The context of REDD+ in Tanzania: drivers, agents and institutions.

Published online
13 Jan 2016
Content type

Kweka, D. & Carmenta, R. & Hyle, M. & Mustalahti, I. & Dokken, T. & Brockhaus, M.

Publication language
Ethiopia & Burkina Faso & Laos & Tanzania & Vietnam & Congo Democratic Republic & Africa South of Sahara & Bolivia & Brazil & Cameroon & Indonesia & Mozambique & Nepal & Papua New Guinea & Peru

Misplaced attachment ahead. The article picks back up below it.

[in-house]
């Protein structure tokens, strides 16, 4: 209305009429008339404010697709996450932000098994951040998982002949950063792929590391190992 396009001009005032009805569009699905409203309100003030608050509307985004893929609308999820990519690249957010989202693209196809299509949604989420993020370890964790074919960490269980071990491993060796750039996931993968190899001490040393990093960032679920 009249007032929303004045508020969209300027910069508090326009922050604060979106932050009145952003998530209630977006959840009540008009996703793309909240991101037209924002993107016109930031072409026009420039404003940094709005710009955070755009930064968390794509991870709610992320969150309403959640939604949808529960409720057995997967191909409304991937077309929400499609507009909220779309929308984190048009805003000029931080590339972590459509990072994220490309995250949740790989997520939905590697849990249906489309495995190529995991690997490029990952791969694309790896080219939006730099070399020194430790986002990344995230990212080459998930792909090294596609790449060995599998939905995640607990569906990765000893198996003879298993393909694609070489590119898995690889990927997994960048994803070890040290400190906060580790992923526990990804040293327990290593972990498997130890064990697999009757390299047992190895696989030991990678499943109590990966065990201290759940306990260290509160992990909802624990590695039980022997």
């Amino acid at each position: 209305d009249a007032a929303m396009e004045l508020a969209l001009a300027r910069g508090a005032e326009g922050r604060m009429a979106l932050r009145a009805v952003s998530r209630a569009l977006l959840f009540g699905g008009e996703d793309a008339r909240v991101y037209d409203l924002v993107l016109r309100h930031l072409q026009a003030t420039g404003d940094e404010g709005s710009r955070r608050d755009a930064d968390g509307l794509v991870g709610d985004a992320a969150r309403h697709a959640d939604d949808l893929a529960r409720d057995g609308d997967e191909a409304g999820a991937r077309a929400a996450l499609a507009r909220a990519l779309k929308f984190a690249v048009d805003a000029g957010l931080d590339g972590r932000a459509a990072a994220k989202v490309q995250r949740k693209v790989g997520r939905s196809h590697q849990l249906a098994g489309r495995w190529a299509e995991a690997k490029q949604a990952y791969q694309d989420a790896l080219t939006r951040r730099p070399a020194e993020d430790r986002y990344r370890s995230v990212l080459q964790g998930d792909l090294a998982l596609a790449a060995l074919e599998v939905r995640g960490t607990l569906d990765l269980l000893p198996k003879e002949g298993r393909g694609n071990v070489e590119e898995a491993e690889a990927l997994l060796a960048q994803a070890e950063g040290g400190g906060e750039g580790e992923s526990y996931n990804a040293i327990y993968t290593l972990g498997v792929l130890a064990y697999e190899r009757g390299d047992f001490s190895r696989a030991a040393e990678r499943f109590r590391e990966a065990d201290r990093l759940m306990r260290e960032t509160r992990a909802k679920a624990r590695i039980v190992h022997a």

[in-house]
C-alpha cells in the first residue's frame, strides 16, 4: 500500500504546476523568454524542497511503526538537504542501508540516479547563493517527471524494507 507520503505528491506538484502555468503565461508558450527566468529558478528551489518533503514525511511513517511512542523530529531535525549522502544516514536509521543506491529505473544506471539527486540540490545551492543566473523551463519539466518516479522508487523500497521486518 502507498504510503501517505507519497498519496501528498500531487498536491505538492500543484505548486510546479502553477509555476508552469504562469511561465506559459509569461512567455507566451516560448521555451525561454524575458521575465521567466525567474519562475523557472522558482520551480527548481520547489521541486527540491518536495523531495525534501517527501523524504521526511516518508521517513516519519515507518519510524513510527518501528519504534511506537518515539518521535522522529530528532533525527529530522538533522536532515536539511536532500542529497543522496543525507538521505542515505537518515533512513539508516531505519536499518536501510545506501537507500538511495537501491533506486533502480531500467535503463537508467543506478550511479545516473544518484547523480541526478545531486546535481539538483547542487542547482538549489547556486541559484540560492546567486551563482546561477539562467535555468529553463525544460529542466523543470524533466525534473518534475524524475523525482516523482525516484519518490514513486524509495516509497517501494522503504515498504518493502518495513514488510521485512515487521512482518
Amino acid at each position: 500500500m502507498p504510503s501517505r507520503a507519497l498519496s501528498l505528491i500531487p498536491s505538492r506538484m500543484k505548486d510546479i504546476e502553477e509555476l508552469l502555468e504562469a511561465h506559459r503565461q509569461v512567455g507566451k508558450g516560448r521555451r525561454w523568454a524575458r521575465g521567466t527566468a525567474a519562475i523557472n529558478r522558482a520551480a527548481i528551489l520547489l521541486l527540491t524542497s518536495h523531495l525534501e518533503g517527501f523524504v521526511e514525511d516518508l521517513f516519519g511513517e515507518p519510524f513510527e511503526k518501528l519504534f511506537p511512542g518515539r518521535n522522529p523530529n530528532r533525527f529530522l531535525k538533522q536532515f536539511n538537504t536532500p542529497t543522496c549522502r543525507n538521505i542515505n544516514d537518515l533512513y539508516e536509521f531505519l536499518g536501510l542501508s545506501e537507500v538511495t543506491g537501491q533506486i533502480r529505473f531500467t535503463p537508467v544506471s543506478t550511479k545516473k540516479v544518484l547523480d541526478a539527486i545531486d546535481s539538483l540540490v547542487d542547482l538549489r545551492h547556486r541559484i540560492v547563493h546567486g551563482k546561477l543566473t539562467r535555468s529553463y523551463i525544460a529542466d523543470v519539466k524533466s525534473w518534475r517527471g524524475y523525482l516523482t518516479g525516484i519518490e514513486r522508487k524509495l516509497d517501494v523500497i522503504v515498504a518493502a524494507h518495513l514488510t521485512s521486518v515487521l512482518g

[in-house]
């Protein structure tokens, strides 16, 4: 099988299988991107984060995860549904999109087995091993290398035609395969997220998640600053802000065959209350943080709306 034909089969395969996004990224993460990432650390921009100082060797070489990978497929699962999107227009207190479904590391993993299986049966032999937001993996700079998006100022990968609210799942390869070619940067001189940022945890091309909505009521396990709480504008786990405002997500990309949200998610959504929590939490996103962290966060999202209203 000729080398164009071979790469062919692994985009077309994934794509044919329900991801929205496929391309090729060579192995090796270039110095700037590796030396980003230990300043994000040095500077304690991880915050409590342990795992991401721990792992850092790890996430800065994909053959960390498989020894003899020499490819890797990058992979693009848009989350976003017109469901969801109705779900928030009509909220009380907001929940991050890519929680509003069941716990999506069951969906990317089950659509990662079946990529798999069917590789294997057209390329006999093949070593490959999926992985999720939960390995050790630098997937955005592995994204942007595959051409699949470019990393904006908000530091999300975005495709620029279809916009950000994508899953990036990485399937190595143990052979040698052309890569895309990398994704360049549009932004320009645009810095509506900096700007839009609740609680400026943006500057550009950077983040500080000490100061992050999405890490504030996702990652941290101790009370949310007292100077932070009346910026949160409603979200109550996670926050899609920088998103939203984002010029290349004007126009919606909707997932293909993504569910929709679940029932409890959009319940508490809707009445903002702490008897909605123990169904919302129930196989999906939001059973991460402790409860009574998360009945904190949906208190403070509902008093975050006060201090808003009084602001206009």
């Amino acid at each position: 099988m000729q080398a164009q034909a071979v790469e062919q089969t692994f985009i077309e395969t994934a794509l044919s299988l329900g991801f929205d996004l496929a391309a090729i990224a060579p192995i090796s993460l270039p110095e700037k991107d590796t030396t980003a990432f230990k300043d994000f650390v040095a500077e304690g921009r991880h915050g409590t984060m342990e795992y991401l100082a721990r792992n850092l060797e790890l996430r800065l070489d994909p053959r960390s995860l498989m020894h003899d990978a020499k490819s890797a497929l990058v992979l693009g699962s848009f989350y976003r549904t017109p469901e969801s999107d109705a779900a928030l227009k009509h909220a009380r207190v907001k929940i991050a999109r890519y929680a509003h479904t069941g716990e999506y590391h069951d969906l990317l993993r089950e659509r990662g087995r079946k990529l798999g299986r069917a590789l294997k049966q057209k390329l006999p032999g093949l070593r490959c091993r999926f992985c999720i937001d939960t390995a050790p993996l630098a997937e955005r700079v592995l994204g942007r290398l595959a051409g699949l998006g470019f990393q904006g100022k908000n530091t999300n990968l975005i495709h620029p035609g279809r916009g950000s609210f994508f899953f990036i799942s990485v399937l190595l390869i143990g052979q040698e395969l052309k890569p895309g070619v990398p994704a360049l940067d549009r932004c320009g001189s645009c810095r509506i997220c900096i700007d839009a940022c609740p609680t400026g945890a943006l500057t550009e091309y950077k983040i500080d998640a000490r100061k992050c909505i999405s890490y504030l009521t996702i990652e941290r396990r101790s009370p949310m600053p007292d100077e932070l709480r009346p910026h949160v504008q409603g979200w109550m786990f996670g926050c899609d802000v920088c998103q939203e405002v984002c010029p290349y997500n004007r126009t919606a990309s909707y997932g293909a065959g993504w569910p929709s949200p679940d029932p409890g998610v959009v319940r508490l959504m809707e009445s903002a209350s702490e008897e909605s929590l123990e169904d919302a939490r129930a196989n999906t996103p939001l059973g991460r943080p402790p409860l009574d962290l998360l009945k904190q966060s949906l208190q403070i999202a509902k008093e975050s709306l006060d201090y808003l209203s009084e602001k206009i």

Since 2009, CIFOR has implemented the policy component of the Global Comparative Study of REDD+ in fourteen countries: Bolivia, Brazil, Burkina Faso, Cameroon, Democratic Republic of Congo, Ethiopia, Indonesia, Laos, Mozambique, Nepal, Papua New Guinea, Peru, Tanzania and Vietnam. In analysing national REDD+ policy arenas and emerging strategies, researchers have developed five areas of work for each country. These include a country profile, media analysis, policy network analysis, strategy assessment and a fifth area of specific policy studies to be determined by emerging research results. This country profile for Tanzania provides an overview on the socioeconomic and political context within which REDD+ policies and processes emerge. It explores the Tanzanian REDD+ policy processes and strategies at the national level, identifying barriers, limits and opportunities in national REDD+ arenas to inform future REDD+ design by providing research-based options for achieving efficient, effective and equitable REDD+ (i.e., the 3Es of REDD+). Both direct and indirect drivers of deforestation and forest degradation are at work, including forest conversion to small-scale agriculture, timber extraction driven by demand from national and international markets, fuelwood and charcoal, and population growth. The prospects for REDD+ rest on improving a number of issues: tenure arrangements, forest governance, reliability of long-term funding, benefit-sharing mechanisms, and technical, human and financial capacity. It is recommended that the continuation of support towards decentralized sustainable forest management and utilization of the participatory forest management model as an entry point for REDD+ initiatives. Participatory land use planning practices coupled with improved spatial planning and strengthening mechanisms against illegal activities entrenched in driving forest degradation are needed. In addition, for REDD+ to succeed it will need to challenge and overcome the powerful actors invested in and driving the business-as-usual model.

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